Mulberry share price up 22.5% as surge in sales sees luxury bag maker return to profit

by Jonathan Adams
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The Mulberry share price leapt 22.5% yesterday after the British fashion company best known for its luxury leather handbags announced a return to profit thanks to a recent surge in sales. Group revenues for the half year to September 25 rose 34% to £65.7 billion, generating a £10.2 million profit compared to a £2.4 million loss over the same period a year ago.

Mulberry told investors demand for its luxury leather goods has now returned to pre-pandemic levels with sales in its domestic UK market and Asia the main catalyst behind the bounceback. The company is also optimistic about the Christmas period after sales improved in October and November. Retail sales were up 35% over the eight weeks to November 20.

mulberry group plc

However, the company warned any new pandemic-related restrictions over the run-up to Christmas would be expected to hurt what is currently a positive outlook. Most of Mulberry’s revenues are generated in-store with e-commerce accounting for a much smaller portion of the sales of luxury goods compared to those with more mainstream pricing. The luxury goods group had to cut its staff count by 25% last year as a result of enforced store closures over lockdown periods and weaker footfall when customers were allowed in-store.

However, with in-person traditional shopping back and benefitting from pent up demand, Mulberry has enjoyed a strong 2021 recovery that has since its share price gain over 62% since the start of the year. It is up around 45% over the past twelve months.

Speaking at the company’s announcement of its half-year results, Mulberry chief executive Thierry Andretta said the goal is now “to continue to lead the luxury industry”, adding that he was “very proud of what our team has achieved”. He put the company’s ability to bounce back from the trials of a pandemic-blighted 2020 to keeping faith with to its long-term strategy of developing its shop and online services. Mulberry also credit the turnaround to having resisted the temptation to keep sales flowing last year by discounting, which it sees as detrimental to its luxury brand. As a result, it has maintained margins at 69%.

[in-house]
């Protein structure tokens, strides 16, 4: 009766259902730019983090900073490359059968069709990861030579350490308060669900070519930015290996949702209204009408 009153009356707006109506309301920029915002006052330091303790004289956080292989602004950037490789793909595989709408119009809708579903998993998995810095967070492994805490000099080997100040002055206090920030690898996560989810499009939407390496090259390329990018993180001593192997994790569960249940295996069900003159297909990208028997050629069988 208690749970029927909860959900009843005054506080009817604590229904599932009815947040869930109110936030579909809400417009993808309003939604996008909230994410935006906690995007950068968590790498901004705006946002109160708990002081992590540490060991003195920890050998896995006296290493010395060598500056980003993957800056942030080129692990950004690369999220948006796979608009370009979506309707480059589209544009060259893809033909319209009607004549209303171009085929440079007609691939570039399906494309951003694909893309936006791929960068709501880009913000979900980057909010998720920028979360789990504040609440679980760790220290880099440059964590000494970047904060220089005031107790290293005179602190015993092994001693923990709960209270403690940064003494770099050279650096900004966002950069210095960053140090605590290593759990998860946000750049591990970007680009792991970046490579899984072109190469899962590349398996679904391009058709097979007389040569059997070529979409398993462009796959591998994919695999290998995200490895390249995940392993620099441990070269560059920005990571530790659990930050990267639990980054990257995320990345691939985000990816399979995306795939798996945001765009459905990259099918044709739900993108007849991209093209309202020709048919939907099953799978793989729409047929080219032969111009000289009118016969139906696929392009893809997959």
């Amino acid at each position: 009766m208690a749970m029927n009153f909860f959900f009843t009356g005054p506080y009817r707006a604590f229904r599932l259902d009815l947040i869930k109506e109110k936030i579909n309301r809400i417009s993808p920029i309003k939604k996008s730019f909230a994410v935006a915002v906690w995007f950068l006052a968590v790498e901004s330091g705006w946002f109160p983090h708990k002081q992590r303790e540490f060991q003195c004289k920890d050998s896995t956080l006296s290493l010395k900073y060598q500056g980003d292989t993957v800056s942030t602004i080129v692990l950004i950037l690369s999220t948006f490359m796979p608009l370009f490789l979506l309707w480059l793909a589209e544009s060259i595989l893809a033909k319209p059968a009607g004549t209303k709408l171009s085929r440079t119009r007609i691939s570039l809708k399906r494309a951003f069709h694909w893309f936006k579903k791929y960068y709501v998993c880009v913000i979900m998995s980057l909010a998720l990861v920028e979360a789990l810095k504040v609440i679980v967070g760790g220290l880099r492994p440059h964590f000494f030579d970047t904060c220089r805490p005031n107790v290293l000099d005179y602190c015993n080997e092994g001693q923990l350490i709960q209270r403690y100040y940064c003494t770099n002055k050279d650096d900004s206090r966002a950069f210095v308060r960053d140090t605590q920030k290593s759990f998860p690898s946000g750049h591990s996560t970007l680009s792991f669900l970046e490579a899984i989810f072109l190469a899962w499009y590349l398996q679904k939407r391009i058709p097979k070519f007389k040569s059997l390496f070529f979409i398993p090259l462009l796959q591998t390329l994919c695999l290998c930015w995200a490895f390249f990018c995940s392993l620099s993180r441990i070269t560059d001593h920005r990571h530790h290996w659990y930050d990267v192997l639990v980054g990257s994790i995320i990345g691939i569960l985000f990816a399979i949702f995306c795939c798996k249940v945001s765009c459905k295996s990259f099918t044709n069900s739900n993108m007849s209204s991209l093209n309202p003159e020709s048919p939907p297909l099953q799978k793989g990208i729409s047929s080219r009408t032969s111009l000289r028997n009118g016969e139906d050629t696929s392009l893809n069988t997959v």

“After having spent a good period of time being online, you want to enjoy returning to life and a good customer experience. With a luxury product, the sensory experience is completely different, customers want to compare or ask questions”.

With a history that stretches back to 1971 when Mulberry was founded in Somerset, the leather goods company now has 40 stores around the UK and a strong international presence, especially in Asia, with multiple stores in Japan, China and South Korea. The company currently employs around 1200 staff between its stores and offices.

A new marketing push is also being planned with a global marketing campaign designed to raise brand awareness over the next six months to be financed from the company’s “substantial cash reserves”. China is seen as the market with “most potential front of house growth”, and will be the epicentre of the marketing push over coming months.

Mulberry has managed to avoid many of the supply chain issues that have recently hurt rivals due to its UK-based factories and “careful planning”.

Online sales were down 19% on last year when shops were closed for extended periods but more than compensated for by 87% growth in in-store sales which brought in £36.5 million of revenue compared to the £19.1 million generated online.



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